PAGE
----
Rauch also deals with fundamentalism: "the inability to seriously entertain the possibility that one might be wrong." In contrast, "Liberalism holds that knowledge comes only from a public process of critical exchange, in which the wise and the unwise alike participate." But although we basically assume that we all live in one common reality that is what it is no matter how we each perceive and think of it, we also, realistically, acknowledge that we each do perceive and think of reality somewhat differently, some more differently than others. "How do you bring countless millions of subjective realities to some kind of convergence?" "Given that our experiences and conclusions will be different, what will be the test of truth?"

Rauch lists some decision-making strategies:

Armstrong, like many other social commentators, presents fundamentalism as a backlash against secular philosophy and liberal social change. In contrast, Rauch points out, "Skepticism typically flourishes in response to divisive and sometimes violent differences of opinion, as a way to short-circuit dangerous conflict." The extremity of skepticism is to say that we can know nothing, and abandon the search for knowledge. The skeptical ethic adopted by modern science, however, was that we can know, but we can never know for certain. We must always entertain the possibility that we may be wrong. We must always be willing to test, challenge, question anything. Knowledge is a growing thing, that will inevitably change, and this is good. No one has personal authority. No one has a privileged viewpoint. No one gets the final say. As the motto of the Royal Society of London declared, "No man's word shall be final."

Rational science accepts as knowledge only a statement that can be debunked, and only as long as it withstands efforts to debunk it. Modern science is a perpetual search for error, a culture of doubt; "a community of people looking for each other's errors." Moreover, the test of a claim must yield the same results no matter who made the claim, and no matter who applies the test. All claims and all check of claims, therefore, must be subject to observation and test in the material world, that which can be observed by anyone and by nobody in particular.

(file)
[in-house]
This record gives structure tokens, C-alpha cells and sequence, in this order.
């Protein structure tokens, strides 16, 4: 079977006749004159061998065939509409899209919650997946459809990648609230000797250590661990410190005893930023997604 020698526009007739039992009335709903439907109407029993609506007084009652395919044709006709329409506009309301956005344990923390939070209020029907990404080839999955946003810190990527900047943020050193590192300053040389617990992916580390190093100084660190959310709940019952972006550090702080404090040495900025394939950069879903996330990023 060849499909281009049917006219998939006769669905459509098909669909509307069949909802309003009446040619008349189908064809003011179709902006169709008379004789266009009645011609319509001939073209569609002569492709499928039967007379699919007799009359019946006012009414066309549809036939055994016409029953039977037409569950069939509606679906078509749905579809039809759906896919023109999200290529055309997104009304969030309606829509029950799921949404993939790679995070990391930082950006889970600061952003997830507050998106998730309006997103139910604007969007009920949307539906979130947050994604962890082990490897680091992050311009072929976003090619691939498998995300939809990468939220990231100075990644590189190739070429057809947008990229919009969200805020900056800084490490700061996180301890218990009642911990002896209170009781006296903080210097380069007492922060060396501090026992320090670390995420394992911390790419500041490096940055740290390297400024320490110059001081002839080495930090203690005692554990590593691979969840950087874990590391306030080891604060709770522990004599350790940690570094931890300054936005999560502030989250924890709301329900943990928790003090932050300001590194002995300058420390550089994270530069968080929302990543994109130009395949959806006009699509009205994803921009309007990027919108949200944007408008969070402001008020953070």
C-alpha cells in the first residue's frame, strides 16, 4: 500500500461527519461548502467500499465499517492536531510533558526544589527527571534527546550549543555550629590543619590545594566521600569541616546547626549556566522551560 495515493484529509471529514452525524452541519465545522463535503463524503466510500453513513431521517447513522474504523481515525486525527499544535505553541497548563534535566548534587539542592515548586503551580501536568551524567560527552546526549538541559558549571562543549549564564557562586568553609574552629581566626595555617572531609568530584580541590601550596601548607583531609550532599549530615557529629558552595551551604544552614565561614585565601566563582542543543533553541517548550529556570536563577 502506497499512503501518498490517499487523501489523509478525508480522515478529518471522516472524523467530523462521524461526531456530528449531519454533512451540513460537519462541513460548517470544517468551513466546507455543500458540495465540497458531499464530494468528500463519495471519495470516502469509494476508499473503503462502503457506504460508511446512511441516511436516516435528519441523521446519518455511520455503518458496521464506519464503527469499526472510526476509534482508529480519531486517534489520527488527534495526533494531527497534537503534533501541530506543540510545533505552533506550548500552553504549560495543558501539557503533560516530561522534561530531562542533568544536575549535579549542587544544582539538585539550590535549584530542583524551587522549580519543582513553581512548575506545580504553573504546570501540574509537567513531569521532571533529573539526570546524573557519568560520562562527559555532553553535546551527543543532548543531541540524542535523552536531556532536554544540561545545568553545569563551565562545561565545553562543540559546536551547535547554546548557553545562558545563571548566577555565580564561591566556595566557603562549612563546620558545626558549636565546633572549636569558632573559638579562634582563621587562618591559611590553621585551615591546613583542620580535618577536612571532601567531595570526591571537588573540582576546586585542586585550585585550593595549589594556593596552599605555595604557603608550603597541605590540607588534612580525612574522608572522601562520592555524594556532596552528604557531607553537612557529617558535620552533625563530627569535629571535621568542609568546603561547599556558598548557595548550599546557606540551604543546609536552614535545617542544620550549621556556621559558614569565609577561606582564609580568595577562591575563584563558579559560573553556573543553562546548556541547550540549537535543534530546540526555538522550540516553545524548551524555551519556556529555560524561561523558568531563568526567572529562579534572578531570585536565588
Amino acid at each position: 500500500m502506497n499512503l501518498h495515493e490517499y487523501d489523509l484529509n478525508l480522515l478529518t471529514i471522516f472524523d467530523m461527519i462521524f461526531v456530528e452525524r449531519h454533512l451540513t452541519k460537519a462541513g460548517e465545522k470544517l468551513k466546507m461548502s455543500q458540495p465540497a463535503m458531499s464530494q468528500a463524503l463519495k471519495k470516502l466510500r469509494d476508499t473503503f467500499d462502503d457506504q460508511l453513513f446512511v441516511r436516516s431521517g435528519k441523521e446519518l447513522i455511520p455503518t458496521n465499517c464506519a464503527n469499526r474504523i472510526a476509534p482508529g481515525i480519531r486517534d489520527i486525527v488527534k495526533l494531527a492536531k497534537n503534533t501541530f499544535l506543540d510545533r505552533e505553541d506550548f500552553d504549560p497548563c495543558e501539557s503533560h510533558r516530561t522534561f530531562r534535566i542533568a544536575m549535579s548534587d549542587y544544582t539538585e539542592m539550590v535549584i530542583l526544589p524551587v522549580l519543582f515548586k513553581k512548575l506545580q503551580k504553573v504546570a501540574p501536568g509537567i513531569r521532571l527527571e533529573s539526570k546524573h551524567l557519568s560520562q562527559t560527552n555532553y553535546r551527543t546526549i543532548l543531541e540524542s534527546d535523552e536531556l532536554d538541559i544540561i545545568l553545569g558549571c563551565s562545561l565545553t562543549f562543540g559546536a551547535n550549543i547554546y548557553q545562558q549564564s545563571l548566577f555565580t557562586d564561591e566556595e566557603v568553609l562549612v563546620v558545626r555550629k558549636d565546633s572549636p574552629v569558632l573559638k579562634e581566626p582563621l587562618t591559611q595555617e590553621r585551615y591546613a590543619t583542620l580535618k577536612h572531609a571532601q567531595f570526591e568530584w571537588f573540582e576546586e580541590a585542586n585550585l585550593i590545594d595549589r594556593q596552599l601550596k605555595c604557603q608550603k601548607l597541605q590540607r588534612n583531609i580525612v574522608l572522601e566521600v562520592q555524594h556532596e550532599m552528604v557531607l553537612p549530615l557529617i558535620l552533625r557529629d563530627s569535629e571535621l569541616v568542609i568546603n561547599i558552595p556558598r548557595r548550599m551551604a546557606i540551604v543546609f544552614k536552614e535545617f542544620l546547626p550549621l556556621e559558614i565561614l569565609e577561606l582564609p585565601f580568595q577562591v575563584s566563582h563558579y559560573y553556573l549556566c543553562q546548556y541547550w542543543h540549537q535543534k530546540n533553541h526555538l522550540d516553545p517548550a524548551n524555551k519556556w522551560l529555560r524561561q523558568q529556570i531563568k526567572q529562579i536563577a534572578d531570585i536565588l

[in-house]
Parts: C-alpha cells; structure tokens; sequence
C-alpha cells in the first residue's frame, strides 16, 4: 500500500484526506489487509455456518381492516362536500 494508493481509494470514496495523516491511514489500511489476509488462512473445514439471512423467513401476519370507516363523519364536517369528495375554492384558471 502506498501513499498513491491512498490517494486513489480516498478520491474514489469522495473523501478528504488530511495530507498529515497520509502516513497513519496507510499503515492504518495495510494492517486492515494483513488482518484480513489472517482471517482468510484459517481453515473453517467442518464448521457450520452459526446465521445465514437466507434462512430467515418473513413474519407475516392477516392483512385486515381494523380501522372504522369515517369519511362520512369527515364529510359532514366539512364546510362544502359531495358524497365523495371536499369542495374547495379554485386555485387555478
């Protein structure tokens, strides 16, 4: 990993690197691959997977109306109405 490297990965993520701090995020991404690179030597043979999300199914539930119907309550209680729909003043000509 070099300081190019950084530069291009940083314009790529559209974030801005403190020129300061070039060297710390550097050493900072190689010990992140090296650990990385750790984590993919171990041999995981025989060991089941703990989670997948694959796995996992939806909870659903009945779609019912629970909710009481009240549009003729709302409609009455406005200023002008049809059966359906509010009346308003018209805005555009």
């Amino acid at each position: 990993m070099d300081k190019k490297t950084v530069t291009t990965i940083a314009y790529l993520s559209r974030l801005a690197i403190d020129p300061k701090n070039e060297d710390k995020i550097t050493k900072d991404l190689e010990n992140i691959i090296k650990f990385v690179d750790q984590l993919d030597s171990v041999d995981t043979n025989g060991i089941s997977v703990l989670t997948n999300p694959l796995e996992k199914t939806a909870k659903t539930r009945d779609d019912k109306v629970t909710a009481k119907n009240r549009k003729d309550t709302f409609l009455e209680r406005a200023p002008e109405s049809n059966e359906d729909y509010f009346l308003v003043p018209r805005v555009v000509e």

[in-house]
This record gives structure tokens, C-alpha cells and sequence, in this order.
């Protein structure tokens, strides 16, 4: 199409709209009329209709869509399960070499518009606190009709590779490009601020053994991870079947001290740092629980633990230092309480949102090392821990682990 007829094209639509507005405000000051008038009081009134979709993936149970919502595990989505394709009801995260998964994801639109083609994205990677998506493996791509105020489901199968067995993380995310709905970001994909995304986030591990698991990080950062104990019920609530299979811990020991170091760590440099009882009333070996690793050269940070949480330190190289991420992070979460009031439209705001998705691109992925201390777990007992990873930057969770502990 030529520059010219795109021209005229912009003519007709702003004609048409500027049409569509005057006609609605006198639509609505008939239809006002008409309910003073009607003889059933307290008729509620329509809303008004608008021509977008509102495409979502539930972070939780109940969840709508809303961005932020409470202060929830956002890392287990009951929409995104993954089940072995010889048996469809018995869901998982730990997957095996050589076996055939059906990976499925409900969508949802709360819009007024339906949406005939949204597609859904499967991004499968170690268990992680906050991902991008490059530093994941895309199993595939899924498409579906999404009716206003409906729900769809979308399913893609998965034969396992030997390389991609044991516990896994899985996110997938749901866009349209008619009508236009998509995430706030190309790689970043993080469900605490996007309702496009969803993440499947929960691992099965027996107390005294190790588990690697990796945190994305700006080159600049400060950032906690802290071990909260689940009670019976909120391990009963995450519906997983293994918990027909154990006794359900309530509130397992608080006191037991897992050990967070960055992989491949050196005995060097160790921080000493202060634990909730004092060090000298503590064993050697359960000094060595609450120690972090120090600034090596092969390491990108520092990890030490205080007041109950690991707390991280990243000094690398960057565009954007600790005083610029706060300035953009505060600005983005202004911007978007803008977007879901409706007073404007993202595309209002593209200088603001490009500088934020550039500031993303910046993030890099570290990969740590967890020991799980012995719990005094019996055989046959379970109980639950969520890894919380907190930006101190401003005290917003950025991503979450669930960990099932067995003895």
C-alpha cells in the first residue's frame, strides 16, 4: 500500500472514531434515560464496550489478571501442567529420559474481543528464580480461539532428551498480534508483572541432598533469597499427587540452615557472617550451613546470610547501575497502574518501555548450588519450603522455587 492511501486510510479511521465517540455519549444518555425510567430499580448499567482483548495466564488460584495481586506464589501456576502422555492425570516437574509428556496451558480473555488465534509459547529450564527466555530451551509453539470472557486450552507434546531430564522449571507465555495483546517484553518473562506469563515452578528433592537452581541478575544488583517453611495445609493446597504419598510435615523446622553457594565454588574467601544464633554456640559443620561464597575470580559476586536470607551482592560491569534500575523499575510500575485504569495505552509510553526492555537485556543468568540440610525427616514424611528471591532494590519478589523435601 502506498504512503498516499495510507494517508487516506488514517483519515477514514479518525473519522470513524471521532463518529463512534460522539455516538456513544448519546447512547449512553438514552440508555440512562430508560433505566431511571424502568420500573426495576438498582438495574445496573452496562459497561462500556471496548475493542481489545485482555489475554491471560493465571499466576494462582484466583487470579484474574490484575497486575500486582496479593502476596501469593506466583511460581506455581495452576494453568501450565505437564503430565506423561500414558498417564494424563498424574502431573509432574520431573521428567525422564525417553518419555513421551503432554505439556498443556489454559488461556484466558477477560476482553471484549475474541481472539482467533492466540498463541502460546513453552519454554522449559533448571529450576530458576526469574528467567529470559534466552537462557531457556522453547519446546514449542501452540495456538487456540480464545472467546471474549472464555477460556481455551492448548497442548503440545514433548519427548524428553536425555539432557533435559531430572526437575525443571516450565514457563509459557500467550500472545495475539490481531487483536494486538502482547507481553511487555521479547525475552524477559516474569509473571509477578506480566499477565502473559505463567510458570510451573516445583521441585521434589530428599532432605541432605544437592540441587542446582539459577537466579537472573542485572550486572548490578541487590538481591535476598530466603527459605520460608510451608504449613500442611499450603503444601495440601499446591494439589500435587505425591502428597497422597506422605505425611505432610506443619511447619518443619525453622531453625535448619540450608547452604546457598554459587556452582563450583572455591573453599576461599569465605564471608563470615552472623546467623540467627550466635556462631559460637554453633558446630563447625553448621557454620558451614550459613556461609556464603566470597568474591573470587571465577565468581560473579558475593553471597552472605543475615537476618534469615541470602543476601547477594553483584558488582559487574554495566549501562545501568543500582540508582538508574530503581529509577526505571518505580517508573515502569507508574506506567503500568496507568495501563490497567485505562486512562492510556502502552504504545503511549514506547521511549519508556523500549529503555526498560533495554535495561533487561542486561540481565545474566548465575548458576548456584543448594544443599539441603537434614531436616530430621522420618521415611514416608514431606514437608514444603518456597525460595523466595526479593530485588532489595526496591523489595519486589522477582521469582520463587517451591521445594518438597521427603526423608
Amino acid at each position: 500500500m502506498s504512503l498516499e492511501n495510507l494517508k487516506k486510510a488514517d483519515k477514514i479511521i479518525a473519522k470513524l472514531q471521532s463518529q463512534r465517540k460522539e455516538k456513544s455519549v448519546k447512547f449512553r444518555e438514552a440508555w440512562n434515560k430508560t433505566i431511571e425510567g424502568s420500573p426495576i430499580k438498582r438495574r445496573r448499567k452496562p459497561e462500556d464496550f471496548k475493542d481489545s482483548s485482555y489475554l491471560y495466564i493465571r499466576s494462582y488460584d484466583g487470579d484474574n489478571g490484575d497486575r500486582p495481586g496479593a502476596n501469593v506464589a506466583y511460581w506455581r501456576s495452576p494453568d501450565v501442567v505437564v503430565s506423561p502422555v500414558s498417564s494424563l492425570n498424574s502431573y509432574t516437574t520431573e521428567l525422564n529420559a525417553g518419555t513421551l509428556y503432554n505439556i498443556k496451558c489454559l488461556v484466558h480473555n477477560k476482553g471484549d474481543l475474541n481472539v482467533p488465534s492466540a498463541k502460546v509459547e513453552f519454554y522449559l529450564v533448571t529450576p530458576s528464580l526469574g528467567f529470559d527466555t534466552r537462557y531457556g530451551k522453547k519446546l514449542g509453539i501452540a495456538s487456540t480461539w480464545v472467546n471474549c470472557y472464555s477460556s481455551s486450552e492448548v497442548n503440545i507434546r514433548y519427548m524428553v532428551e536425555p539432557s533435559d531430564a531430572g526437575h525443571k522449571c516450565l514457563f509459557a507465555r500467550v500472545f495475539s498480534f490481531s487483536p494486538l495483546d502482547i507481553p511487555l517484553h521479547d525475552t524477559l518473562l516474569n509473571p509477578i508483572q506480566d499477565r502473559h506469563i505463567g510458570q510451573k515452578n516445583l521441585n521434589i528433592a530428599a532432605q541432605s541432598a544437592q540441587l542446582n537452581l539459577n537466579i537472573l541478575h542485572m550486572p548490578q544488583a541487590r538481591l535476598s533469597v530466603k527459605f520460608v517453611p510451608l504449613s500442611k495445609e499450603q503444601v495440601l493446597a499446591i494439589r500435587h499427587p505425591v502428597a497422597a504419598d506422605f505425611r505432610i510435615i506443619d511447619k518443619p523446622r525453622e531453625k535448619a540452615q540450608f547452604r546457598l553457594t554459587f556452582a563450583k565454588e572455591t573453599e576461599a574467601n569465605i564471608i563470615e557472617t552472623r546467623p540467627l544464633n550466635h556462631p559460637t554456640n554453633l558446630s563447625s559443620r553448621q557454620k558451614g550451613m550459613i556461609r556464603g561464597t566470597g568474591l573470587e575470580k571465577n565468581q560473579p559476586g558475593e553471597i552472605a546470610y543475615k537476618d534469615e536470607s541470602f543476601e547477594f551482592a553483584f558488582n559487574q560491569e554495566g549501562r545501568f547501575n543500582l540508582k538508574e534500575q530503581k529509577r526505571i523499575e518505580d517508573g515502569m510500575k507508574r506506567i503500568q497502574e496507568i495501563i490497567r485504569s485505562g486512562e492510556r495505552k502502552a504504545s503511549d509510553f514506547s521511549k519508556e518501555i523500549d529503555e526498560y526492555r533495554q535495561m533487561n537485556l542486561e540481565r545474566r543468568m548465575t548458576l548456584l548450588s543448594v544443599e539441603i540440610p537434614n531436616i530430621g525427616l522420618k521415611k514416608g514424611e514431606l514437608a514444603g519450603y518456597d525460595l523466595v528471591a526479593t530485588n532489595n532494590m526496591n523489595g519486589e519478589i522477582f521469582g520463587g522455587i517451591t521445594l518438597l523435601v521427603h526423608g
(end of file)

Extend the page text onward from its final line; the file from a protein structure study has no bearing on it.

"Interchangeability of persons (we all play by the same rules) is a hallmark of liberal social philosophy. Kant declared that an action can be right for one person only if it is right for any and all, and so codified the liberal standard of justice. The empiricists declared that a statement can be true for one person only if it is true for any and all, and so codified the liberal standard for knowledge."

Rauch describes the most current view of the philosophers of science as "evolutionary epistemology": "hypotheses and ideas evolve as they compete under pressure from criticism, with intellectual diversity providing the raw material for change." "Liberalism's great contribution to civilization is the way it handles conflict. Bertrand Russell once said that "order without authority" might be taken as the motto both of political liberalism and of science. If you had to pick a three-word motto to define the liberal idea, "order without authority" would be pretty good. The liberal innovation was to set up society so as to mimic the greatest liberal system of all, the evolution of life. Like evolutionary ecologies, liberal systems are centerless and self-regulating and allow no higher appeal than that of each to each in an open-ended, competitive public process (a game). This, a market game is an open-ended, decentralized process for allocating resources and legitimizing possession, democracy is an open-ended, decentralized public process for legitimizing the use of force, and a science game is an open-ended, decentralized public process for legitimizing belief."

Modern science does accept that all individual scientists are biased: it simply pits bias against bias in the arena of public criticisms. All opinions may be stated, even the most opinionated; but no opinion may be stated without challenge.

This process does inevitably marginalize purely subjective, personal experience and belief, spiritual revelation included. All individuals are free to hold personal, subjective, uncheckable belief -- but the public realm is reserved to what can be publicly observed, checked by anyone and by nobody in particular. This is the culture developed to avoid the bloody conflicts of uncheckable claims to authority; this is the culture that subjective claims to authoritative truth rebel against, in turn, because it pushes them to the margins and denies their authority. The struggle is over who decides truth.